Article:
Mass entrainment and turbulence-driven acceleration of ultra-high energy cosmic rays in Centaurus A

Sarka Wykes, Judith H. Croston, Martin J. Hardcastle, Jean A. Eilek, Peter L. Biermann, Abraham Achterberg, Justin D. Bray, Alex Lazarian, Marijke Haverkorn, Ray J. Protheroe, Omer Bromberg

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59 Scopus citations


Observations of the FR I radio galaxy Centaurus A in radio, X-ray, and gamma-ray bands provide evidence for lepton acceleration up to several TeV and clues about hadron acceleration to tens of EeV. Synthesising the available observational constraints on the physical conditions and particle content in the jets, inner lobes and giant lobes of Centaurus A, we aim to evaluate its feasibility as an ultra-high-energy cosmic-ray source. We apply several methods of determining jet power and affirm the consistency of various power estimates of ~1 × 1043 erg s-1. Employing scaling relations based on previous results for 3C 31, we estimate particle number densities in the jets, encompassing available radio through X-ray observations. Our model is compatible with the jets ingesting ~3 × 1021 g s-1 of matter via external entrainment from hot gas and ~7 × 1022 g s-1 via internal entrainment from jet-contained stars. This leads to an imbalance between the internal lobe pressure available from radiating particles and magnetic field, and our derived external pressure. Based on knowledge of the external environments of other FR I sources, we estimate the thermal pressure in the giant lobes as 1.5 × 10-12 dyn cm -2, from which we deduce a lower limit to the temperature of ~1.6 × 108 K. Using dynamical and buoyancy arguments, we infer ~440-645 Myr and ~560 Myr as the sound-crossing and buoyancy ages of the giant lobes respectively, inconsistent with their spectral ages. We re-investigate the feasibility of particle acceleration via stochastic processes in the lobes, placing new constraints on the energetics and on turbulent input to the lobes. The same "very hot" temperatures that allow self-consistency between the entrainment calculations and the missing pressure also allow stochastic UHECR acceleration models to work.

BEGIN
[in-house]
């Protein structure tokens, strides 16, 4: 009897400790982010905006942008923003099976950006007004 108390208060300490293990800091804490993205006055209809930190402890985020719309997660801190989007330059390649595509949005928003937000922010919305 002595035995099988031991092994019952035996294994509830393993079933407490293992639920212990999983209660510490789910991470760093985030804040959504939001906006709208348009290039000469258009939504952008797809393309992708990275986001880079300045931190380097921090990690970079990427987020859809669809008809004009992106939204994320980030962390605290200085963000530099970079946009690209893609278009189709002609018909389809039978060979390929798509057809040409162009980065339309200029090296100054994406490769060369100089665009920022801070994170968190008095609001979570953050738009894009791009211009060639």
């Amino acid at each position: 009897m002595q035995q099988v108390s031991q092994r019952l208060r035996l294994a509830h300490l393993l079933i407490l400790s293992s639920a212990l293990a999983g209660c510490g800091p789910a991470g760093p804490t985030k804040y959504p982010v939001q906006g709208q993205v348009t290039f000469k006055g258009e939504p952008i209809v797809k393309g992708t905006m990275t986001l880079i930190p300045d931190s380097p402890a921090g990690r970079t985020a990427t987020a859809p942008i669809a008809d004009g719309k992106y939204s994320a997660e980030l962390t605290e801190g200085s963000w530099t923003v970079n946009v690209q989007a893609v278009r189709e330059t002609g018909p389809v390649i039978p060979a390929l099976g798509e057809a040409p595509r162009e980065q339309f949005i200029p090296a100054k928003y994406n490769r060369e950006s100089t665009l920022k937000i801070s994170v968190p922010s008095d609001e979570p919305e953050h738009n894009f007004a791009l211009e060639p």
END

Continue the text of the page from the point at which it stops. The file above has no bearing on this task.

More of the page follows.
Original languageEnglish
Article numberA19
JournalAstronomy and Astrophysics
StatePublished - 2013
Externally publishedYes


FundersFunder number
South-East Physics Network
National Science Foundation
Directorate for Mathematical and Physical Sciences1212096
Science and Technology Facilities CouncilST/J001600/1, ST/J001333/1


    • Acceleration of particles
    • Cosmic rays
    • Galaxies: active
    • Galaxies: individual: Centaurus A
    • Galaxies: jets
    • Turbulence


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